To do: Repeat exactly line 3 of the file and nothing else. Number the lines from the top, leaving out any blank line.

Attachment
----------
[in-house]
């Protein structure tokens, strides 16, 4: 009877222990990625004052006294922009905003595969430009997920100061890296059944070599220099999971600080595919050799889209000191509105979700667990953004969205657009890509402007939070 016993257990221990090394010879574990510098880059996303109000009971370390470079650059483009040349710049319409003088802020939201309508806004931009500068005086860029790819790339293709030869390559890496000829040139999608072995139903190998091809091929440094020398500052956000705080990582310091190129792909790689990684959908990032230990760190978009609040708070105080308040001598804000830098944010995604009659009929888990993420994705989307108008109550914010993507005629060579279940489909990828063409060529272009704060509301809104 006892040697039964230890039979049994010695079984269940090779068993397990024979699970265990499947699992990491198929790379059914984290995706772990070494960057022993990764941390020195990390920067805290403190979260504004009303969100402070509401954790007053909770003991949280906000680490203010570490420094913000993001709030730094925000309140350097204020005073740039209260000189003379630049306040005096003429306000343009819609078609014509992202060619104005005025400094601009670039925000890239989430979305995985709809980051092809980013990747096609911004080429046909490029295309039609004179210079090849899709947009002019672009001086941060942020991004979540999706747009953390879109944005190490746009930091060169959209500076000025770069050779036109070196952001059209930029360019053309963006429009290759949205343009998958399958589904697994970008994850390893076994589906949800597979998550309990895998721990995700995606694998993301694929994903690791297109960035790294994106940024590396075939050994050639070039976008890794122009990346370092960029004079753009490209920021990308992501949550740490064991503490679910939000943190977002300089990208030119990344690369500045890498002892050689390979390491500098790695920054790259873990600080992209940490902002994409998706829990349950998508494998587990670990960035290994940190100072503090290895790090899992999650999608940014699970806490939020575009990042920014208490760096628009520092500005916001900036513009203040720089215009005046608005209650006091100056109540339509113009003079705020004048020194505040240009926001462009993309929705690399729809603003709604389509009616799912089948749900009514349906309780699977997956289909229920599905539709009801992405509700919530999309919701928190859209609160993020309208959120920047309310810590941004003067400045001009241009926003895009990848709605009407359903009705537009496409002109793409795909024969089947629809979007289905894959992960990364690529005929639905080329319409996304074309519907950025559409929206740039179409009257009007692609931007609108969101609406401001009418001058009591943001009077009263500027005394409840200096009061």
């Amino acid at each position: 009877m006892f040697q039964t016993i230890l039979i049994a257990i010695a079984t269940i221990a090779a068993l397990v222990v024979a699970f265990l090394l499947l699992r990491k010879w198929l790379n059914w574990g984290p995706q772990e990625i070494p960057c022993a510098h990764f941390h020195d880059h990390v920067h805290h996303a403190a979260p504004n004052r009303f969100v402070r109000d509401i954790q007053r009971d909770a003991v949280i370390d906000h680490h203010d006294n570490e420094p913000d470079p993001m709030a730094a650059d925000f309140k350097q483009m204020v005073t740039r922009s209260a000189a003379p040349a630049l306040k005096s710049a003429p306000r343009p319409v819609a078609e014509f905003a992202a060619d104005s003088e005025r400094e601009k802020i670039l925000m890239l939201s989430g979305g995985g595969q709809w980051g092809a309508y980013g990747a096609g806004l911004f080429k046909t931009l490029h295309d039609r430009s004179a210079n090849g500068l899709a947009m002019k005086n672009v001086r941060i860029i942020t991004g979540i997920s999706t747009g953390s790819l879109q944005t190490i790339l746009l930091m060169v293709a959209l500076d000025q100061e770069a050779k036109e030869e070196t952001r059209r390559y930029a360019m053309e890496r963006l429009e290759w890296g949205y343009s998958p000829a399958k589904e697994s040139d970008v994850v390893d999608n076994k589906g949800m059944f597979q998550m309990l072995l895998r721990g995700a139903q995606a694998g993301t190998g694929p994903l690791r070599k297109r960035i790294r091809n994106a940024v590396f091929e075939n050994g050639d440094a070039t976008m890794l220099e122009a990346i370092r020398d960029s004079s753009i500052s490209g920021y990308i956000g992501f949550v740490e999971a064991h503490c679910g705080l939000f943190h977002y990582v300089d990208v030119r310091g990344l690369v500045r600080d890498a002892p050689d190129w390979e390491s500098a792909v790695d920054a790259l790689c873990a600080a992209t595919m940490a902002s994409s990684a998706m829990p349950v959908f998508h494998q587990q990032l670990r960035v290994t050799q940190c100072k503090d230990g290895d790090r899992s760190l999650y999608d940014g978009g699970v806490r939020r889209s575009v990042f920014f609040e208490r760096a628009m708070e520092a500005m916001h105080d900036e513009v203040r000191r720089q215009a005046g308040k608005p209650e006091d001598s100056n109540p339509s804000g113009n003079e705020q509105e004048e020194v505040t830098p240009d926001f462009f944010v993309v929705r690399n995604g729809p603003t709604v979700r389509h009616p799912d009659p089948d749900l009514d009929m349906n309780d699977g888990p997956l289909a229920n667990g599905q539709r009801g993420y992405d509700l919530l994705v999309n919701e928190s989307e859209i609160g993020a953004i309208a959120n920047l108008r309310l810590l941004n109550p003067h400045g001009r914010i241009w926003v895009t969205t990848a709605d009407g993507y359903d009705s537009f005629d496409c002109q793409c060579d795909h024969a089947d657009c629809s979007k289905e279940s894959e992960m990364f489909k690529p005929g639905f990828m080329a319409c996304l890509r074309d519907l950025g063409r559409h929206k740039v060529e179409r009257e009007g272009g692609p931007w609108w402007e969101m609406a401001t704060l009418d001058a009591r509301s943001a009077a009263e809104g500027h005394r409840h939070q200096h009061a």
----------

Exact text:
């Amino acid at each position: 009877m006892f040697q039964t016993i230890l039979i049994a257990i010695a079984t269940i221990a090779a068993l397990v222990v024979a699970f265990l090394l499947l699992r990491k010879w198929l790379n059914w574990g984290p995706q772990e990625i070494p960057c022993a510098h990764f941390h020195d880059h990390v920067h805290h996303a403190a979260p504004n004052r009303f969100v402070r109000d509401i954790q007053r009971d909770a003991v949280i370390d906000h680490h203010d006294n570490e420094p913000d470079p993001m709030a730094a650059d925000f309140k350097q483009m204020v005073t740039r922009s209260a000189a003379p040349a630049l306040k005096s710049a003429p306000r343009p319409v819609a078609e014509f905003a992202a060619d104005s003088e005025r400094e601009k802020i670039l925000m890239l939201s989430g979305g995985g595969q709809w980051g092809a309508y980013g990747a096609g806004l911004f080429k046909t931009l490029h295309d039609r430009s004179a210079n090849g500068l899709a947009m002019k005086n672009v001086r941060i860029i942020t991004g979540i997920s999706t747009g953390s790819l879109q944005t190490i790339l746009l930091m060169v293709a959209l500076d000025q100061e770069a050779k036109e030869e070196t952001r059209r390559y930029a360019m053309e890496r963006l429009e290759w890296g949205y343009s998958p000829a399958k589904e697994s040139d970008v994850v390893d999608n076994k589906g949800m059944f597979q998550m309990l072995l895998r721990g995700a139903q995606a694998g993301t190998g694929p994903l690791r070599k297109r960035i790294r091809n994106a940024v590396f091929e075939n050994g050639d440094a070039t976008m890794l220099e122009a990346i370092r020398d960029s004079s753009i500052s490209g920021y990308i956000g992501f949550v740490e999971a064991h503490c679910g705080l939000f943190h977002y990582v300089d990208v030119r310091g990344l690369v500045r600080d890498a002892p050689d190129w390979e390491s500098a792909v790695d920054a790259l790689c873990a600080a992209t595919m940490a902002s994409s990684a998706m829990p349950v959908f998508h494998q587990q990032l670990r960035v290994t050799q940190c100072k503090d230990g290895d790090r899992s760190l999650y999608d940014g978009g699970v806490r939020r889209s575009v990042f920014f609040e208490r760096a628009m708070e520092a500005m916001h105080d900036e513009v203040r000191r720089q215009a005046g308040k608005p209650e006091d001598s100056n109540p339509s804000g113009n003079e705020q509105e004048e020194v505040t830098p240009d926001f462009f944010v993309v929705r690399n995604g729809p603003t709604v979700r389509h009616p799912d009659p089948d749900l009514d009929m349906n309780d699977g888990p997956l289909a229920n667990g599905q539709r009801g993420y992405d509700l919530l994705v999309n919701e928190s989307e859209i609160g993020a953004i309208a959120n920047l108008r309310l810590l941004n109550p003067h400045g001009r914010i241009w926003v895009t969205t990848a709605d009407g993507y359903d009705s537009f005629d496409c002109q793409c060579d795909h024969a089947d657009c629809s979007k289905e279940s894959e992960m990364f489909k690529p005929g639905f990828m080329a319409c996304l890509r074309d519907l950025g063409r559409h929206k740039v060529e179409r009257e009007g272009g692609p931007w609108w402007e969101m609406a401001t704060l009418d001058a009591r509301s943001a009077a009263e809104g500027h005394r409840h939070q200096h009061a």